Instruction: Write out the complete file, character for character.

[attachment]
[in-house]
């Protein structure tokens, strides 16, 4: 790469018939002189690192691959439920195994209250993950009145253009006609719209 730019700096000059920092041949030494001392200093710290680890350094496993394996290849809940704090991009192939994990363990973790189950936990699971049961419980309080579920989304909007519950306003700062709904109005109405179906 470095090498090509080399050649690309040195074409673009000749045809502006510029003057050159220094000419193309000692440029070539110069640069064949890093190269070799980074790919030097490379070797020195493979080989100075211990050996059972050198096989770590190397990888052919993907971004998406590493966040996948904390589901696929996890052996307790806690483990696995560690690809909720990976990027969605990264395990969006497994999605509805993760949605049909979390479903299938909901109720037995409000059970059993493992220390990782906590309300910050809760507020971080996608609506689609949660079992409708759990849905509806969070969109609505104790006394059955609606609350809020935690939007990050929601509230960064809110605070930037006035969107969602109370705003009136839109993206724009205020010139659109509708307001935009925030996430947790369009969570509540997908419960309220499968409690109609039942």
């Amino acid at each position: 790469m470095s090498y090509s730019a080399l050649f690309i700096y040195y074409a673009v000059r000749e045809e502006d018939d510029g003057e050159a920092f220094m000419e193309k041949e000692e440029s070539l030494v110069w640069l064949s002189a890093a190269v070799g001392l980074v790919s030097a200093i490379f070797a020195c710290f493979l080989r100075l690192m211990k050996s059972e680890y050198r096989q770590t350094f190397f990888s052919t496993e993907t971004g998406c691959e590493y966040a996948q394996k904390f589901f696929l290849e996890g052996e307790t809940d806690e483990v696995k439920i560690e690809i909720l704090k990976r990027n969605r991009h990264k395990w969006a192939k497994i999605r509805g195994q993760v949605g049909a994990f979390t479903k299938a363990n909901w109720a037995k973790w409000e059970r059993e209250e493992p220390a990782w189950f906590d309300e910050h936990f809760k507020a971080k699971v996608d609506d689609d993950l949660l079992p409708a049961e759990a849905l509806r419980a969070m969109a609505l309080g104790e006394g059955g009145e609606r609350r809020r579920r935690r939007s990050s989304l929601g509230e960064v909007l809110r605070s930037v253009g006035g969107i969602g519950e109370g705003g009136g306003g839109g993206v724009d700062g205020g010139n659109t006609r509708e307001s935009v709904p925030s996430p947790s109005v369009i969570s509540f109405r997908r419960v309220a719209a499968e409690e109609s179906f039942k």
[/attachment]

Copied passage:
[in-house]
């Protein structure tokens, strides 16, 4: 790469018939002189690192691959439920195994209250993950009145253009006609719209 730019700096000059920092041949030494001392200093710290680890350094496993394996290849809940704090991009192939994990363990973790189950936990699971049961419980309080579920989304909007519950306003700062709904109005109405179906 470095090498090509080399050649690309040195074409673009000749045809502006510029003057050159220094000419193309000692440029070539110069640069064949890093190269070799980074790919030097490379070797020195493979080989100075211990050996059972050198096989770590190397990888052919993907971004998406590493966040996948904390589901696929996890052996307790806690483990696995560690690809909720990976990027969605990264395990969006497994999605509805993760949605049909979390479903299938909901109720037995409000059970059993493992220390990782906590309300910050809760507020971080996608609506689609949660079992409708759990849905509806969070969109609505104790006394059955609606609350809020935690939007990050929601509230960064809110605070930037006035969107969602109370705003009136839109993206724009205020010139659109509708307001935009925030996430947790369009969570509540997908419960309220499968409690109609039942």
């Amino acid at each position: 790469m470095s090498y090509s730019a080399l050649f690309i700096y040195y074409a673009v000059r000749e045809e502006d018939d510029g003057e050159a920092f220094m000419e193309k041949e000692e440029s070539l030494v110069w640069l064949s002189a890093a190269v070799g001392l980074v790919s030097a200093i490379f070797a020195c710290f493979l080989r100075l690192m211990k050996s059972e680890y050198r096989q770590t350094f190397f990888s052919t496993e993907t971004g998406c691959e590493y966040a996948q394996k904390f589901f696929l290849e996890g052996e307790t809940d806690e483990v696995k439920i560690e690809i909720l704090k990976r990027n969605r991009h990264k395990w969006a192939k497994i999605r509805g195994q993760v949605g049909a994990f979390t479903k299938a363990n909901w109720a037995k973790w409000e059970r059993e209250e493992p220390a990782w189950f906590d309300e910050h936990f809760k507020a971080k699971v996608d609506d689609d993950l949660l079992p409708a049961e759990a849905l509806r419980a969070m969109a609505l309080g104790e006394g059955g009145e609606r609350r809020r579920r935690r939007s990050s989304l929601g509230e960064v909007l809110r605070s930037v253009g006035g969107i969602g519950e109370g705003g009136g306003g839109g993206v724009d700062g205020g010139n659109t006609r509708e307001s935009v709904p925030s996430p947790s109005v369009i969570s509540f109405r997908r419960v309220a719209a499968e409690e109609s179906f039942k």